Checking Accounts Are Convenient

In addition to giving you the ability to write checks, many checking accounts are linked to debit cards that allow you to make purchases electronically without writing a physical check. Also, most banks now offer the ability to pay bills and review your account records online.

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Checks Assist in Record-Keeping

Checking accounts are useful if it's important for you to have written proof of payments you've made to creditors, a charity, or others. If you keep your cancelled checks, or otherwise have access to them, you will have such proof of payment.

Tip: The Check Clearing for the 21st Century Act, which became effective on October 28, 2004, allows a bank to process a check by converting it to an electronic image of the front and back of the paper check. As part of this process, you may receive a substitute check, which is a paper copy of the electronic image, with your statement. For record keeping and proof of payment purposes, a substitute check is legally the same as your original check.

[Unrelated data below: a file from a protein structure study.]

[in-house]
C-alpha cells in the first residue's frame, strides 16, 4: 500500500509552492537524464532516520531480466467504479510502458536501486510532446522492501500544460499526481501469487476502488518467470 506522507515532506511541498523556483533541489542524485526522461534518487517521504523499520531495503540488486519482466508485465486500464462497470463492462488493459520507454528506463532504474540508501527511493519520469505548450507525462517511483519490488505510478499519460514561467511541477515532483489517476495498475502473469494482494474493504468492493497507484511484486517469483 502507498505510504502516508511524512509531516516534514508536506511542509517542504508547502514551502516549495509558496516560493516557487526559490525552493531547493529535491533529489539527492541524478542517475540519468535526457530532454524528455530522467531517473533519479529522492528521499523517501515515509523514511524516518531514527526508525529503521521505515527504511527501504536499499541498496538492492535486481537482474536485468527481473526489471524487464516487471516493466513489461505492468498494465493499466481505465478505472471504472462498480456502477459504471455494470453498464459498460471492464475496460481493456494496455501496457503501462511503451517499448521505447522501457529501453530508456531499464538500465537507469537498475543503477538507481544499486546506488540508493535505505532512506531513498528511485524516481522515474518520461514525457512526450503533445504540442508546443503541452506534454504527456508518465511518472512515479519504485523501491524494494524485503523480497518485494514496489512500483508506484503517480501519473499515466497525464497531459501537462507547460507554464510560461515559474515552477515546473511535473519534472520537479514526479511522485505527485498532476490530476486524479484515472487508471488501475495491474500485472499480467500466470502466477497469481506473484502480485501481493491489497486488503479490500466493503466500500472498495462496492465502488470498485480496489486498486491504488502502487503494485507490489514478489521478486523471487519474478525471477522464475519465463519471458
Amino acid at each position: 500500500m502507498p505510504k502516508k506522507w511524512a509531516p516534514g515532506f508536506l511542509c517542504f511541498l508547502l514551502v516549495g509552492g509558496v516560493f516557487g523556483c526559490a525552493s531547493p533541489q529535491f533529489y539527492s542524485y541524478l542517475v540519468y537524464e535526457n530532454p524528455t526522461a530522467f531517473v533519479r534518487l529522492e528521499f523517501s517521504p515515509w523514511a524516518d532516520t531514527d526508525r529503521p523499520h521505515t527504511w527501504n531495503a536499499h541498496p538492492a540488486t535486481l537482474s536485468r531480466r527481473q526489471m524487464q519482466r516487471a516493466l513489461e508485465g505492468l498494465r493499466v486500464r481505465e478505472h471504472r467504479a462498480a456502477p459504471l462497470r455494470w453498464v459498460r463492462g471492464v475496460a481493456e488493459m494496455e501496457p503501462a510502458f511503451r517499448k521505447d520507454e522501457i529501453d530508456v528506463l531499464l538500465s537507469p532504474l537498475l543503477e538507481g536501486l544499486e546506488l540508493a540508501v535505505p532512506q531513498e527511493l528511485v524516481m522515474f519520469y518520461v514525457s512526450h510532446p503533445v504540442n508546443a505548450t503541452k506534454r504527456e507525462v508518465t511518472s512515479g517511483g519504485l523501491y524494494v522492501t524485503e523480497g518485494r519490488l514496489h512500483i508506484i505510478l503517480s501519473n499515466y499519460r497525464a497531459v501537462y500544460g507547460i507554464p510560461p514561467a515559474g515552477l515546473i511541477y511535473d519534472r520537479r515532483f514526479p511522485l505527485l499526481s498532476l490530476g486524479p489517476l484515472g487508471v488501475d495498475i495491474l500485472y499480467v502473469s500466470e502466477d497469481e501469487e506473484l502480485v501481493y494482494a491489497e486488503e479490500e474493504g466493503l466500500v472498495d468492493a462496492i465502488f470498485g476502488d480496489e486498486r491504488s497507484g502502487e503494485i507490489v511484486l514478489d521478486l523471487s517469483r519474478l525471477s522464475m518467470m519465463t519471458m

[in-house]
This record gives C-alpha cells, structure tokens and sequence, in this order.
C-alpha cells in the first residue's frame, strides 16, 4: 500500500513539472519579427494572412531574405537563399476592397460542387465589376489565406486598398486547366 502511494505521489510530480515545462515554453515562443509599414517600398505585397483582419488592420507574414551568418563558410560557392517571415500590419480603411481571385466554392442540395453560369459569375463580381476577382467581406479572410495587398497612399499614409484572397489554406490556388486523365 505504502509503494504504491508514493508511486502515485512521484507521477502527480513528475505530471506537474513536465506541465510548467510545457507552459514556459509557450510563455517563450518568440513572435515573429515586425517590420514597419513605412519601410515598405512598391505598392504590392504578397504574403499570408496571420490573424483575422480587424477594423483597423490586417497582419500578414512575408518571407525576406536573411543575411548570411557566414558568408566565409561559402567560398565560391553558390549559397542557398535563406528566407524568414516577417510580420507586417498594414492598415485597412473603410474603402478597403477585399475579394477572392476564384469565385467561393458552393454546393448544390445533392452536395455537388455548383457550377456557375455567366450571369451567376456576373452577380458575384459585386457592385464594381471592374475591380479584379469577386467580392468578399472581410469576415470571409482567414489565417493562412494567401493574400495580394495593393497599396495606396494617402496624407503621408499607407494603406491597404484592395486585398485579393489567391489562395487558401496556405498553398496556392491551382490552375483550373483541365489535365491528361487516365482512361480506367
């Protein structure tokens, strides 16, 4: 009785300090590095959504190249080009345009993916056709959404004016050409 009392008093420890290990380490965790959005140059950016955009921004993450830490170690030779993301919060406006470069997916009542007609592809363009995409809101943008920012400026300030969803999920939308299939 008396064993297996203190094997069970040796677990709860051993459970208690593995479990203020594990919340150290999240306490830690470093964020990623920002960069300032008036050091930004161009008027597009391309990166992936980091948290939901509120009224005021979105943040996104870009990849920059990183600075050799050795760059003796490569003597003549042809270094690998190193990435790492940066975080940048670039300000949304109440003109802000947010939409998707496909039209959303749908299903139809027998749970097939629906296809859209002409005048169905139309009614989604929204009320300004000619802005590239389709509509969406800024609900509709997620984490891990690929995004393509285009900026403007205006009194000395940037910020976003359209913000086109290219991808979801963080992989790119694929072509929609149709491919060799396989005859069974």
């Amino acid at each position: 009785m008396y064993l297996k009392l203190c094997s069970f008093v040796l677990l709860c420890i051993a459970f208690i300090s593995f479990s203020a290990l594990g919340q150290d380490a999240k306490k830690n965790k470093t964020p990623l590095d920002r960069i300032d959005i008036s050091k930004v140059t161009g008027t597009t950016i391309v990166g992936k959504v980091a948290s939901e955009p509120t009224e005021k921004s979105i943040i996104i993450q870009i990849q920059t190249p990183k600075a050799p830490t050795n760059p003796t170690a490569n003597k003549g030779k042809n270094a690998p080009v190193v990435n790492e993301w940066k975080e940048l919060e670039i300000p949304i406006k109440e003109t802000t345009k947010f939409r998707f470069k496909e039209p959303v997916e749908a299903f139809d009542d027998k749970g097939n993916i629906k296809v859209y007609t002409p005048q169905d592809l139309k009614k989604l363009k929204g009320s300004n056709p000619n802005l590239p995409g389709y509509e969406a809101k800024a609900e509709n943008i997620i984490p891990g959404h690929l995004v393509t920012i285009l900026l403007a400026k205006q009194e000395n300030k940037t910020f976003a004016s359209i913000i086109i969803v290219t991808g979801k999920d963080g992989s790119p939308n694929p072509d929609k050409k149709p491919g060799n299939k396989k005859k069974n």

Flexibility and Liquidity

It's easy to open a checking account. You can also make deposits and withdrawals to your account virtually whenever you like. Checking and savings accounts are probably the most liquid of investments because your money is not tied up for any period of time, unlike CDs. You can usually withdraw your money at will without paying a penalty.

Accounts Are Insured By the Government

Most checking accounts that are offered by chartered institutions are insured for up to $250,000 per depositor per bank by the Federal Deposit Insurance Corporation (FDIC). There are comparable insurance programs at credit unions. The insurance applies to each ownership format per bank. For example, a married couple with $250,000 each in accounts owned separately by each person, and an additional $400,000 in an account held jointly in both their names would qualify for FDIC coverage of the entire $900,000.

Tradeoffs

Restrictions and Fees May Apply

Some financial institutions require a minimum beginning deposit to open the account, and some require that you maintain a specified minimum balance to avoid a monthly fee. In addition, some institutions may charge activity fees if the number of withdrawals you make within a given period exceeds a set limit, or an inactivity fee if you do not use the account within a specified amount of time. There may also be charges for checks returned for insufficient funds. Certain types of accounts charge fees for ATM withdrawals, and set limits on the amount of money you can withdraw from an ATM each day and/or each week.

Interest Rates Are Low